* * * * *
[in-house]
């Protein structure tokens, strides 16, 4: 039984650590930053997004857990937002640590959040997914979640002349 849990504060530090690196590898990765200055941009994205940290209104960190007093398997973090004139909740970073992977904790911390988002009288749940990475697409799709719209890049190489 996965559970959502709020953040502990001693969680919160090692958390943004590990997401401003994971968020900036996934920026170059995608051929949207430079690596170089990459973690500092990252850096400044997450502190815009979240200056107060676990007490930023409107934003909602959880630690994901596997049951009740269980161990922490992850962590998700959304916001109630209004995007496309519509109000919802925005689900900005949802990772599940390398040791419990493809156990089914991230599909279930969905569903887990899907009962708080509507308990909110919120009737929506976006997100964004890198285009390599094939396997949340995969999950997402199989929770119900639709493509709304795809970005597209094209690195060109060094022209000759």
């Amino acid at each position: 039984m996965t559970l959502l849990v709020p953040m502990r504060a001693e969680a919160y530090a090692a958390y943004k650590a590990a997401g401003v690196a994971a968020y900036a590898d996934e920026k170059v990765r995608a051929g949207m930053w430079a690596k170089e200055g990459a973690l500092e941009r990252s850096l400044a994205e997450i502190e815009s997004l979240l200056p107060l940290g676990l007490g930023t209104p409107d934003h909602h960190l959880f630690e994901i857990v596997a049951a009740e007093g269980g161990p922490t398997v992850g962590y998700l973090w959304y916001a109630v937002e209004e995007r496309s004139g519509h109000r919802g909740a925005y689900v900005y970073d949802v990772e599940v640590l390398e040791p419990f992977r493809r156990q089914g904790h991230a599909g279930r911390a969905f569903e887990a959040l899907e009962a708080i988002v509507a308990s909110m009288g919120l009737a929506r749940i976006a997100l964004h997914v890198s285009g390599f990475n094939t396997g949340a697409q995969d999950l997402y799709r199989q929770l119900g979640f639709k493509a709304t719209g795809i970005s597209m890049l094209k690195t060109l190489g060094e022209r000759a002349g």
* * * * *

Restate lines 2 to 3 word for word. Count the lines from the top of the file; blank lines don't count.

């Protein structure tokens, strides 16, 4: 039984650590930053997004857990937002640590959040997914979640002349 849990504060530090690196590898990765200055941009994205940290209104960190007093398997973090004139909740970073992977904790911390988002009288749940990475697409799709719209890049190489 996965559970959502709020953040502990001693969680919160090692958390943004590990997401401003994971968020900036996934920026170059995608051929949207430079690596170089990459973690500092990252850096400044997450502190815009979240200056107060676990007490930023409107934003909602959880630690994901596997049951009740269980161990922490992850962590998700959304916001109630209004995007496309519509109000919802925005689900900005949802990772599940390398040791419990493809156990089914991230599909279930969905569903887990899907009962708080509507308990909110919120009737929506976006997100964004890198285009390599094939396997949340995969999950997402199989929770119900639709493509709304795809970005597209094209690195060109060094022209000759």
């Amino acid at each position: 039984m996965t559970l959502l849990v709020p953040m502990r504060a001693e969680a919160y530090a090692a958390y943004k650590a590990a997401g401003v690196a994971a968020y900036a590898d996934e920026k170059v990765r995608a051929g949207m930053w430079a690596k170089e200055g990459a973690l500092e941009r990252s850096l400044a994205e997450i502190e815009s997004l979240l200056p107060l940290g676990l007490g930023t209104p409107d934003h909602h960190l959880f630690e994901i857990v596997a049951a009740e007093g269980g161990p922490t398997v992850g962590y998700l973090w959304y916001a109630v937002e209004e995007r496309s004139g519509h109000r919802g909740a925005y689900v900005y970073d949802v990772e599940v640590l390398e040791p419990f992977r493809r156990q089914g904790h991230a599909g279930r911390a969905f569903e887990a959040l899907e009962a708080i988002v509507a308990s909110m009288g919120l009737a929506r749940i976006a997100l964004h997914v890198s285009g390599f990475n094939t396997g949340a697409q995969d999950l997402y799709r199989q929770l119900g979640f639709k493509a709304t719209g795809i970005s597209m890049l094209k690195t060109l190489g060094e022209r000759a002349g």